What a difference a year makes. One day car industry lobbyists are insisting that their companies face too high a regulatory burden; the next their natural EU supporter, the industry commissioner, is proposing tougher EU regulations and comparing carmakers with the banks at the root of the 2008 economic crisis. In the year since the Dieselgate scandal broke, T&E has moved beyond its familiar role of advocating for tighter new air pollution targets to focusing on how those targets are enforced. That means reform of the overall vehicle testing system – a goal we have long pushed for, but to little reward. In some ways carmakers did our work for us; the constant discoveries of new industry misdeeds made the case for reform undeniable. Dieselgate had only been the tip of the iceberg which was now in full view for all to see.
The European Commission rightfully took aim at enforcement agencies. With Germany approving Mercedes, France checking Renault, the UK clearing Jaguar and Italy signing off on Fiat, what else could we expect but a Dieselgate scandal? The national type approval agencies had not only failed to catch, or even investigate, Volkswagen cheating; they also allowed many others to systematically manipulate the tests, and allowed cars on the road that were in clear breach of the rules. The Commission’s proposed reforms also provided for re-tests of cars already in use – as they have in the US, where Volkswagen was caught cheating – and recalls and fines for carmakers selling cars that do not meet standards on the road.
EU industry commissioner Elżbieta Bieńkowska made her proposal in January and was met with a typically aggrieved response from manufacturers which have always resisted regulation. Yet for the next 12 months a constant stream of news and reports made it clear why the reforms were necessary. In February, MEPs, under pressure from their national governments, which in turn were leaned on by domestic carmakers, failed to oppose the weakening of the limits for nitrogen oxide (NOx) emissions from new diesel cars agreed in late 2015. As a result, the effective new ‘Euro 6’ limit, 168mg of NOx per km, will be more than double that agreed in 2007 (80mg/km). From 2020, all new cars will still be allowed to emit 120mg/km.
Within a few months, the results of three government investigations into Dieselgate turned up three new defeat devices. The government probes found but ignored a ‘thermal window’ defeat device that switches off pollution control technology in low and high ambient temperatures outside of those prescribed in a test. A second device, a ‘hot restart’ defeat device, whereby the tested cars have higher emissions after warm engine restarts (compared to a cold one required by EU law), also went unpunished. An alleged third device saw some Fiat models switch off the exhaust treatment system two minutes after the lab test was completed. The Italian government continues to deny any wrongdoing by its home champion.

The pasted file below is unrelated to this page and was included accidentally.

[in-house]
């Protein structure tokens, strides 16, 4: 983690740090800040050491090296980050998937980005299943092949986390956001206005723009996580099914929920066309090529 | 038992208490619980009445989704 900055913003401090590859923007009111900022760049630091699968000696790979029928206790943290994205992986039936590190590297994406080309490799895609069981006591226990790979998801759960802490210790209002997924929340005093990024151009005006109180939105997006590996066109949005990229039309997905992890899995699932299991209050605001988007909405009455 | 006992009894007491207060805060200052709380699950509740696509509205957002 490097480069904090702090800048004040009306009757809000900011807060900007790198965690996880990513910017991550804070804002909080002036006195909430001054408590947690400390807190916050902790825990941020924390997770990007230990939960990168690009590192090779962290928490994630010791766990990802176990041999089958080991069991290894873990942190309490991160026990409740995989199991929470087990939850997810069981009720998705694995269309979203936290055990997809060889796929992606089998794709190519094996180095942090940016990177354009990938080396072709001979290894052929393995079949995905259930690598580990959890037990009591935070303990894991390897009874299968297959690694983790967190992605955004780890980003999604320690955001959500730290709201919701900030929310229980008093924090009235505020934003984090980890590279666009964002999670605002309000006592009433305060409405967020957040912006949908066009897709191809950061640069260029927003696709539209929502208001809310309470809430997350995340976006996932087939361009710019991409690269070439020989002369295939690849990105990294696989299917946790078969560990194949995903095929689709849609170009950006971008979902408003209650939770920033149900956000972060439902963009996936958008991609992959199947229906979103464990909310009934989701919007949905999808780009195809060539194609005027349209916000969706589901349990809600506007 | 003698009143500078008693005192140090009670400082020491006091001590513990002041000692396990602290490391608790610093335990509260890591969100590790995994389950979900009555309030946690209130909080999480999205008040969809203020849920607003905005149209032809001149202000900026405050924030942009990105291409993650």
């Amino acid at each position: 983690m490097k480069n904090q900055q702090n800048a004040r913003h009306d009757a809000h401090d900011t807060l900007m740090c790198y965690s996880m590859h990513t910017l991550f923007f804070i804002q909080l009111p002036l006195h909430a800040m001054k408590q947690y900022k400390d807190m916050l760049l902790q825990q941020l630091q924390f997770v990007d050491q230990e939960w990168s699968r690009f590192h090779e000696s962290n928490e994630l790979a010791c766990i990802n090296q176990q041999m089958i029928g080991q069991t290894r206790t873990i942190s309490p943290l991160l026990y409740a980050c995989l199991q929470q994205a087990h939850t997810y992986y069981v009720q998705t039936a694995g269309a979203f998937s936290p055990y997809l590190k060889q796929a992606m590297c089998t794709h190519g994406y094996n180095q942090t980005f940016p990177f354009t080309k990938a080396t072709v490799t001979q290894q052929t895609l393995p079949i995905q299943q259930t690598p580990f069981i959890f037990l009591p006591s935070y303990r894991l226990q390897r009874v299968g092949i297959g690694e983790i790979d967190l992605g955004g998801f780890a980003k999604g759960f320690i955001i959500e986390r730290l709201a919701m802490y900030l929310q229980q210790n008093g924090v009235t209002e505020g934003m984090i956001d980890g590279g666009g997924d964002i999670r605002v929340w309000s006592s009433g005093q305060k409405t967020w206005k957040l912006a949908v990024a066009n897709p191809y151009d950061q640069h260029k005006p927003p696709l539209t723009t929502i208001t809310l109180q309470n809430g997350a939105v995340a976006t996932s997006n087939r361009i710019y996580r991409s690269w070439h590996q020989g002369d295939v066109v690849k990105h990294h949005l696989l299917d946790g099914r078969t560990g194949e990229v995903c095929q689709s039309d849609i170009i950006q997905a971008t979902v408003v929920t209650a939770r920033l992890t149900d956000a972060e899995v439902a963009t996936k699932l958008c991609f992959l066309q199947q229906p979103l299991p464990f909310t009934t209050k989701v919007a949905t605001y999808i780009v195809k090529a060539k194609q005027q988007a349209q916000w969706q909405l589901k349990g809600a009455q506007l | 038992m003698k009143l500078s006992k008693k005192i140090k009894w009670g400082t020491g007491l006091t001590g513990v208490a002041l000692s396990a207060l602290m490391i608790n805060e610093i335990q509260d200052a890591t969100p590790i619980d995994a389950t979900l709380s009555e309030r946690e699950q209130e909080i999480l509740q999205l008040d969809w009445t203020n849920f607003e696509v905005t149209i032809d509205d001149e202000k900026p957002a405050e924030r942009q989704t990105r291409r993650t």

“Carmakers are abusing another loophole, according to Greg Archer of Transport & Enviroment, a green pressure group. Turning off emissions controls is permitted at low temperatures, to protect engine components. Yet it is also common for this to happen at balmy outside temperatures, in some cases as high as 18°C.” The Economist, 30 April 2016
The three investigations in France, Germany and the UK also provided T&E with a rich seam of data to mine. We compiled a ‘Dirty 30’ list of cars with suspicious emissions behaviour that had been allowed for sale on the EU market. Of these 30, three-quarters had been approved for sale in by the ‘home’ national authorities of carmakers. Some type approval authorities were asked to account for their actions at the European Parliament’s Dieselgate inquiry. The evidence of the German, Italian, Dutch and Luxembourgish regulators confirmed T&E’s assertion that authorities in charge of enforcing environmental and safety rules had consistently failed to do their job. As T&E’s executive director told the inquiry, national enforcement of emissions standards for cars has been “virtually non-existent”.
As we reached the one-year anniversary of the scandal, T&E seized the moment to reveal that not one single brand was complying with the latest air pollution limits (Euro 6) for diesel cars and vans in real-world driving. Again drawing on the government investigations, but also an independent database, we calculated that 29 million diesel cars and vans sold since 2011 were driving on Europe’s roads that could be classified as ‘dirty’ – meaning that they were at least three times over the relevant NOx limit. Minimal and often voluntary recalls have so far been agreed.
T&E also had one eye on an emerging threat to our air quality: the newest generation of gasoline direct injection (petrol) engines. Carmakers, supported by some governments, had been pushing for new petrol-engine cars to be allowed to emit over a hundred times more particles and thereby avoid fitting a gasoline particulate filter costing just €25. But T&E obtained documents exposing these efforts – which would only pave the way for a future ‘Petrolgate’ air pollution scandal. Through our fast action, member states were embarrassed into climbing down and agreeing a safer limit.
Separately we welcomed the fact that another long-term goal was realised: new diesel machinery such as construction machines and generators will be required to have exhaust treatment systems, under a law agreed in 2016. It means more diesel machines will now be required to clean up their act with diesel particulate filters. Disappointingly, diesel trains and barges will not need to have adequate exhaust treatment systems after heavy industry lobbying. But the Commission is to examine the possible retrofitting of existing diesel off-road machinery and present proposals in the coming years.